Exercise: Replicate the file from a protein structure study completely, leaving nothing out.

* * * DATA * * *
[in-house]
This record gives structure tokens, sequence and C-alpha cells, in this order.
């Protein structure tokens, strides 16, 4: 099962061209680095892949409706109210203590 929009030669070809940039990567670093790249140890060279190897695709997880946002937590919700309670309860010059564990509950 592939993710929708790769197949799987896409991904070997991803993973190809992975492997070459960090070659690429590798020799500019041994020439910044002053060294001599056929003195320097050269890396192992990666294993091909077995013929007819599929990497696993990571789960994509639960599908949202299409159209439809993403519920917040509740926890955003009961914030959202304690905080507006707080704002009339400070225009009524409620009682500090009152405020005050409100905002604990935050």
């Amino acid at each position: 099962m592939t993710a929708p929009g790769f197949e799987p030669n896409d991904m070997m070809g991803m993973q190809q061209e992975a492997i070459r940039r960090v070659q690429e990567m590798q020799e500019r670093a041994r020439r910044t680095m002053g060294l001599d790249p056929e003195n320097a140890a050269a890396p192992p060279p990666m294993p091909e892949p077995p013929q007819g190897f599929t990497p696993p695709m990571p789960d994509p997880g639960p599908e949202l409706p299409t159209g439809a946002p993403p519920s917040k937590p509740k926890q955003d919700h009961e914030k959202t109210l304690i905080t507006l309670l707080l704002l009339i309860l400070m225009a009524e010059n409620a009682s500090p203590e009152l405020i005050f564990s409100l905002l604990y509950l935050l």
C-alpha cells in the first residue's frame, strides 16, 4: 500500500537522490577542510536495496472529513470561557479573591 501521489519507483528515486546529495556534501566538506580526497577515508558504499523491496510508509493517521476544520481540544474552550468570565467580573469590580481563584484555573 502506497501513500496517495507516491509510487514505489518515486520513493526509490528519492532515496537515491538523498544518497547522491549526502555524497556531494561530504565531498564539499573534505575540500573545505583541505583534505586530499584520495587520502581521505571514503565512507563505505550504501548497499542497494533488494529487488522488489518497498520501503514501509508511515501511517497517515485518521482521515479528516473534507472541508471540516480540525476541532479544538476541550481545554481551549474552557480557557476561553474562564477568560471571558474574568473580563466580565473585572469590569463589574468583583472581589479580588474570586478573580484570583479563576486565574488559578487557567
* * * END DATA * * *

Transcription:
[in-house]
This record gives structure tokens, sequence and C-alpha cells, in this order.
């Protein structure tokens, strides 16, 4: 099962061209680095892949409706109210203590 929009030669070809940039990567670093790249140890060279190897695709997880946002937590919700309670309860010059564990509950 592939993710929708790769197949799987896409991904070997991803993973190809992975492997070459960090070659690429590798020799500019041994020439910044002053060294001599056929003195320097050269890396192992990666294993091909077995013929007819599929990497696993990571789960994509639960599908949202299409159209439809993403519920917040509740926890955003009961914030959202304690905080507006707080704002009339400070225009009524409620009682500090009152405020005050409100905002604990935050």
């Amino acid at each position: 099962m592939t993710a929708p929009g790769f197949e799987p030669n896409d991904m070997m070809g991803m993973q190809q061209e992975a492997i070459r940039r960090v070659q690429e990567m590798q020799e500019r670093a041994r020439r910044t680095m002053g060294l001599d790249p056929e003195n320097a140890a050269a890396p192992p060279p990666m294993p091909e892949p077995p013929q007819g190897f599929t990497p696993p695709m990571p789960d994509p997880g639960p599908e949202l409706p299409t159209g439809a946002p993403p519920s917040k937590p509740k926890q955003d919700h009961e914030k959202t109210l304690i905080t507006l309670l707080l704002l009339i309860l400070m225009a009524e010059n409620a009682s500090p203590e009152l405020i005050f564990s409100l905002l604990y509950l935050l």
C-alpha cells in the first residue's frame, strides 16, 4: 500500500537522490577542510536495496472529513470561557479573591 501521489519507483528515486546529495556534501566538506580526497577515508558504499523491496510508509493517521476544520481540544474552550468570565467580573469590580481563584484555573 502506497501513500496517495507516491509510487514505489518515486520513493526509490528519492532515496537515491538523498544518497547522491549526502555524497556531494561530504565531498564539499573534505575540500573545505583541505583534505586530499584520495587520502581521505571514503565512507563505505550504501548497499542497494533488494529487488522488489518497498520501503514501509508511515501511517497517515485518521482521515479528516473534507472541508471540516480540525476541532479544538476541550481545554481551549474552557480557557476561553474562564477568560471571558474574568473580563466580565473585572469590569463589574468583583472581589479580588474570586478573580484570583479563576486565574488559578487557567